Both leading candidates in Mexico's presidential elections have claimed victory, although officials say the poll is too close to call.
Supporters from both sides gathered to await the results
A quick vote count based on sample figures had been expected to generate a result within hours of polls closing.
But with the leftist and a conservative candidates running almost neck and neck, officials have decided to count all votes before declaring the winner.
Election officials said a winner would not be announced before Wednesday.
Leftist Andres Manuel Lopez Obrador and conservative Felipe Calderon said they would respect official results.
But both gave rousing speeches to supporters gathered at their respective headquarters.
"According to our data we have won the vote by at least 500,000 votes. This is irreversible," said Mr Lopez Obrador.
Thousands of his supporters gathered in the rain in the city's central square shouted "Fraud! Fraud!", the Associated Press news agency reported.
Shortly afterwards, Mr Calderon of the governing National Action Party (PAN) party, pointed to several projections that showed him leading and announced: "We have won the presidential elections."
Street celebrations broke out in both camps after the announcements.
Amid concerns that the uncertainty could spark violence and political chaos, President Vicente Fox appealed for calm:
"Citizens, we can have complete confidence that each one of our votes will be properly counted and respected," he said.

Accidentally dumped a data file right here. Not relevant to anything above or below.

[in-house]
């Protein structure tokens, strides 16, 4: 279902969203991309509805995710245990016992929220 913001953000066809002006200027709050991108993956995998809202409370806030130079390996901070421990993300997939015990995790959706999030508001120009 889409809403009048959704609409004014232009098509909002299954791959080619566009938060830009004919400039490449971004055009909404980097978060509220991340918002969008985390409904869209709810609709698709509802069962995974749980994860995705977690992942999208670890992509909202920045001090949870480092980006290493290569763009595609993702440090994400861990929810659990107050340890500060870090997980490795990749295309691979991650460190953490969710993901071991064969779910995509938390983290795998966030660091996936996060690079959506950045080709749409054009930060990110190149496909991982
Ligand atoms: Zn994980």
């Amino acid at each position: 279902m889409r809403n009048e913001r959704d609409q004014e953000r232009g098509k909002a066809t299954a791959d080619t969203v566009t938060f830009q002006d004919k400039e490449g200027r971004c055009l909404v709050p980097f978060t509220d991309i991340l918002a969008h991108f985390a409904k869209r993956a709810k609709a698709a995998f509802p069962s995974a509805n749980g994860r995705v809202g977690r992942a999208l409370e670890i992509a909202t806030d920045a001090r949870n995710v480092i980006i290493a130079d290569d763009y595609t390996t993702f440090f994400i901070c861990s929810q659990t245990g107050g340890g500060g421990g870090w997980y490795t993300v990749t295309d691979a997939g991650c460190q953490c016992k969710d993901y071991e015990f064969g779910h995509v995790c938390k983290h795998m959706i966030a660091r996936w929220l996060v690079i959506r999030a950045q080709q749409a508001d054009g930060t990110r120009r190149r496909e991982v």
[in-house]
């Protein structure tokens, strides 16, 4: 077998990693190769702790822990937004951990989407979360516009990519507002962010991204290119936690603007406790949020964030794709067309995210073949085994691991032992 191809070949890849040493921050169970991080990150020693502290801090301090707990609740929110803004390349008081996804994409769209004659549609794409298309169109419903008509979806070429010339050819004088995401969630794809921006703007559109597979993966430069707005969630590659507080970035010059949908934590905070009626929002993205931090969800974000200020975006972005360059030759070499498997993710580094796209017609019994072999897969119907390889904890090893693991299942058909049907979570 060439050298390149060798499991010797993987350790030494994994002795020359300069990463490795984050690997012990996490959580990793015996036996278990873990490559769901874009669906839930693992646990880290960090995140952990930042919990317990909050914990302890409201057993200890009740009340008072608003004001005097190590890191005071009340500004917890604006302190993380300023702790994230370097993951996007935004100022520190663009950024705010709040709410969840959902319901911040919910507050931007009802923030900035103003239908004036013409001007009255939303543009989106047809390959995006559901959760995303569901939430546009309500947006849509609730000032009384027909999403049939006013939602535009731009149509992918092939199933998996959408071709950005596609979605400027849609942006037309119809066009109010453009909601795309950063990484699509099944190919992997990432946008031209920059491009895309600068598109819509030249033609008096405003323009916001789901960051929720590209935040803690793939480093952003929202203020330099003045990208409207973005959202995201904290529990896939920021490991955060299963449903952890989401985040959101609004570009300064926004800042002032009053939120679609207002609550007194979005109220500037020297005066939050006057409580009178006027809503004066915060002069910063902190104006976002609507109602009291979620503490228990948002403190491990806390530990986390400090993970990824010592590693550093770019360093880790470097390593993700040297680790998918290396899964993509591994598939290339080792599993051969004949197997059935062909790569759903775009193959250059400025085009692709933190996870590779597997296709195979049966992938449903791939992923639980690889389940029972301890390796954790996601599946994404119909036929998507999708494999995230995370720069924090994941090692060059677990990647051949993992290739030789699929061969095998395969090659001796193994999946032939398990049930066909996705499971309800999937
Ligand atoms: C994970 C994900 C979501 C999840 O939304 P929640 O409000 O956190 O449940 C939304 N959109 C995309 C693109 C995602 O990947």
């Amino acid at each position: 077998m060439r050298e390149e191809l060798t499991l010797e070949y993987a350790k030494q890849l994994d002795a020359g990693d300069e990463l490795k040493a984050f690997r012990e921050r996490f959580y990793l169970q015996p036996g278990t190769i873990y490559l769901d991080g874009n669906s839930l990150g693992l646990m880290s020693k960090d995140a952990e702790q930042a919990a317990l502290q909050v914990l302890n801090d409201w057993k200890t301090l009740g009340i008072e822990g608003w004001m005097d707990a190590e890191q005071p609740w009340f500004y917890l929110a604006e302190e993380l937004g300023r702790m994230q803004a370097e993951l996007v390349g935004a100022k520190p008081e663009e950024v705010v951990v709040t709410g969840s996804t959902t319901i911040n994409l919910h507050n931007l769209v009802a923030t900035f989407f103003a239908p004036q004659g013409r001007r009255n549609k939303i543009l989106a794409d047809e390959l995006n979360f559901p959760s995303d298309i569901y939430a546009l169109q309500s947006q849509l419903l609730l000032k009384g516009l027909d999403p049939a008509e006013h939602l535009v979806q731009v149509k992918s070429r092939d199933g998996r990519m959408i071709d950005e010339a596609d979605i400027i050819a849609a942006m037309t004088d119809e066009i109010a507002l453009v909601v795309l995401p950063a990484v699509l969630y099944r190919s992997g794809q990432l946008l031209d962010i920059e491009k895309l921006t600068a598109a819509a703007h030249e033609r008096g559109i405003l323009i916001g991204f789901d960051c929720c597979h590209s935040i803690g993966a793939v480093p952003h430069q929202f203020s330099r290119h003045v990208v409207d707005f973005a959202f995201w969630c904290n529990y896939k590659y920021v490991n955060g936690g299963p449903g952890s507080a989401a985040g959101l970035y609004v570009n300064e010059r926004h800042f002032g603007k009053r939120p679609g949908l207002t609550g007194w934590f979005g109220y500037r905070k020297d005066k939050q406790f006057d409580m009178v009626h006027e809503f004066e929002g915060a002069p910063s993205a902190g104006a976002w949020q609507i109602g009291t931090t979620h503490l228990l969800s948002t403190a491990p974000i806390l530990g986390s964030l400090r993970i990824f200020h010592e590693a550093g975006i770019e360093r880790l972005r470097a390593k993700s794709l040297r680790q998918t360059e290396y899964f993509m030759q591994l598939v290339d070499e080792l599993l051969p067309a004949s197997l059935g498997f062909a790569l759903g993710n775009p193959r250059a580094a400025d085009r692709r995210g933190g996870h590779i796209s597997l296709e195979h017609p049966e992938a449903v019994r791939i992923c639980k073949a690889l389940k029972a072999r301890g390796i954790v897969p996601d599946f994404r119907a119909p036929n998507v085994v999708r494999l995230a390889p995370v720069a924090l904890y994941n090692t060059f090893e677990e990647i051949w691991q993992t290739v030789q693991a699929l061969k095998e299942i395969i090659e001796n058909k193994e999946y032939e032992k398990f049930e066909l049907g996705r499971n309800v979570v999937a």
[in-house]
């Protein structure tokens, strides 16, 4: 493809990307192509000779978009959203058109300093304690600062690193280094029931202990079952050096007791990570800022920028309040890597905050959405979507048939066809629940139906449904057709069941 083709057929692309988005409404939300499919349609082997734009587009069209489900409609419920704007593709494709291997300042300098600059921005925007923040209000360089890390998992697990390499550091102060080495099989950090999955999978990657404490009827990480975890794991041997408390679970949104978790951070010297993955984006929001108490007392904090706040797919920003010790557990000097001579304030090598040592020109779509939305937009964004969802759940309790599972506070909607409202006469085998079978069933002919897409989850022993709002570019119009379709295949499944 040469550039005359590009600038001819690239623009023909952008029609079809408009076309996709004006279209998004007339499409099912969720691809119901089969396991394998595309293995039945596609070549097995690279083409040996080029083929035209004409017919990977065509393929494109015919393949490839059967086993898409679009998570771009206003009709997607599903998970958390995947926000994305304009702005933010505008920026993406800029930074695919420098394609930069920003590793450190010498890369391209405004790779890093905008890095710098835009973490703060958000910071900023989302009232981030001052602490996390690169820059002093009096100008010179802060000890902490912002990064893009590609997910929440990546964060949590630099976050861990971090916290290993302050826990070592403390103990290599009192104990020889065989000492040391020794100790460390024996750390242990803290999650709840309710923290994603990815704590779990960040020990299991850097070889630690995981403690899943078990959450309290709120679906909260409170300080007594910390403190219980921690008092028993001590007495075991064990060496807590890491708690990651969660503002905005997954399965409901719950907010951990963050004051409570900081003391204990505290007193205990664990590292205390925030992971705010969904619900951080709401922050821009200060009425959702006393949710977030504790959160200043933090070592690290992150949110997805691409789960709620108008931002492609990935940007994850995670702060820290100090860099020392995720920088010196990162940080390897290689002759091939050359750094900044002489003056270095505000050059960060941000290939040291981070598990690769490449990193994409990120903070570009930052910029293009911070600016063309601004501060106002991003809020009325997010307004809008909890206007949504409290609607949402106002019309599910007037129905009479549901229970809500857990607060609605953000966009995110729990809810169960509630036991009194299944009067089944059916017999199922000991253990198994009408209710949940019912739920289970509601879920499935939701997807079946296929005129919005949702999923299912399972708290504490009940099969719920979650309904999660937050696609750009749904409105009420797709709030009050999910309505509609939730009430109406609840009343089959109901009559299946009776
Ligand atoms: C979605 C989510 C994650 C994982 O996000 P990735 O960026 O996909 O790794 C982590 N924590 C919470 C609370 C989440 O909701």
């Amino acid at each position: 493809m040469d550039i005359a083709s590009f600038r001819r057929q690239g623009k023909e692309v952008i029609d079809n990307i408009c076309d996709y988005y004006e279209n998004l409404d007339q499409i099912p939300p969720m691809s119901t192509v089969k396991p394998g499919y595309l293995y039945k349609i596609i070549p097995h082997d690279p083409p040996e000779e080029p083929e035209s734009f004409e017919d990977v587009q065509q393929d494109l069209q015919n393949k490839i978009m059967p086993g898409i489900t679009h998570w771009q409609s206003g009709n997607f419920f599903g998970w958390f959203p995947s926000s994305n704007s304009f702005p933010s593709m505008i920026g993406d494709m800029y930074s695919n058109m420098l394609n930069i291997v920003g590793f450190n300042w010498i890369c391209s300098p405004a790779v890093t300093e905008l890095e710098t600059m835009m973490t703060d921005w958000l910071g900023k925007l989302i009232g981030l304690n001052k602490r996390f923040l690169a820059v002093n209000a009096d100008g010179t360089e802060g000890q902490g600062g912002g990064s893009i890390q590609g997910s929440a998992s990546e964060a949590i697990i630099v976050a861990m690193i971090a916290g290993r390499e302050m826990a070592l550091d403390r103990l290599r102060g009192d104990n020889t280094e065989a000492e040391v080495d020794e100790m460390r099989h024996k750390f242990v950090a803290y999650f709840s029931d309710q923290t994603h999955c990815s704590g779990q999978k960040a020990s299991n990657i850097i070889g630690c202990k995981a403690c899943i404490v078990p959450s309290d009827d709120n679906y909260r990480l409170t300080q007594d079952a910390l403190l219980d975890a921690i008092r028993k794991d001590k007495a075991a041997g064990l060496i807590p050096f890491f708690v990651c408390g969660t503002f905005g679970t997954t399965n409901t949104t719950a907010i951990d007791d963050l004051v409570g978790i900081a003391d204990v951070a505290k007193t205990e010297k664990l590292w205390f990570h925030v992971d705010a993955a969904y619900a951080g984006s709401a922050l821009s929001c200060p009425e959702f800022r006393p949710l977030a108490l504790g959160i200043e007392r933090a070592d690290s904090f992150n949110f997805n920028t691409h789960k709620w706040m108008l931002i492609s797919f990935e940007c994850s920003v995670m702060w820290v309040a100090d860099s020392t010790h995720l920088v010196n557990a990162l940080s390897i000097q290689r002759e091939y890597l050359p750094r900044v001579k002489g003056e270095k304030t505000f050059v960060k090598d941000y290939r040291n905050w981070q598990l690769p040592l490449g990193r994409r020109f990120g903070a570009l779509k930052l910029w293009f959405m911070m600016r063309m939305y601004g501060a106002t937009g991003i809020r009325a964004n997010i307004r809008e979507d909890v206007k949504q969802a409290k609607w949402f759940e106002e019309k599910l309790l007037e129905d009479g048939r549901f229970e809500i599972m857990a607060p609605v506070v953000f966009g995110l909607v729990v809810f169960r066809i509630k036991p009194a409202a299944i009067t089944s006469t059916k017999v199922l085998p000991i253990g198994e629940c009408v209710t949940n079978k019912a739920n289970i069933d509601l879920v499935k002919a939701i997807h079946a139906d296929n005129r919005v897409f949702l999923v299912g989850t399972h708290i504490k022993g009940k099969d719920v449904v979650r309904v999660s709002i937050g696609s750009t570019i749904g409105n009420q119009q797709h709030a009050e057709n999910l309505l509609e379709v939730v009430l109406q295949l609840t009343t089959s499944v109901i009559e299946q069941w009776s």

The outcome of the vote will be watched closely throughout the Americas but is of special concern to the US, where migration from Mexico is a key issue.
Chamber of deputies: 500 seats
National Action Party (PAN): 34.2%
Alliance for the Good of All (PRD): 29.3%
Institutional Revolutionary Party (PRI): 26.6%
New Alliance: 4.9%
Social-Democratic and Rural Alternative Party: 2.3%
Senate: 128 seats
National Action Party (PAN): 34.5%
Alliance for the Good of All (PRD): 30.1%
Institutional Revolutionary Party (PRI): 26.4%
New Alliance: 4.3%
Social-Democratic and Rural Alternative Party: 2.1%
Figures with 80% of polling stations reporting
Officials say turnout was high, after a lengthy campaign marked by political insults and accompanied by a rise in drug violence.
The leading candidates have been offering alternative visions of how to create jobs and boost the economy.
Among the 70 million people eligible to vote are thousands in the US, after a decision to allow Mexicans living abroad to vote for the first time.
In congressional elections, with 80% of polling stations reporting, the PAN was in line to win the most seats but to fall well short of gaining a majority in either house.
The Institutional Revolutionary Party (PRI), which ruled Mexico for 71 years, was set to fall into third place in Congress for the first time.
The BBC's Duncan Kennedy in Mexico City says the election has been portrayed as a fight between left and right, a choice between more state intervention or the continuation of free market policies.
Mr Lopez Obrador is a former mayor of Mexico City, who has championed the poor and promised major public building programmes.
Andres Manuel Lopez Obrador - Alliance for the Good of All (PRD)
Felipe Calderon - National Action Party (PAN)
Roberto Madrazo, Institutional Revolutionary Party (PRI)
Patricia Mercado - Social Democrat and Peasant Alternative Party
Roberto Campa - New Alliance
His main rival, Mr Calderon, is a Harvard-educated former government minister who calls for more foreign investment and greater links to the global economy.
A third candidate, the PRI's Roberto Madrazo, is said to have been trailing in the polls.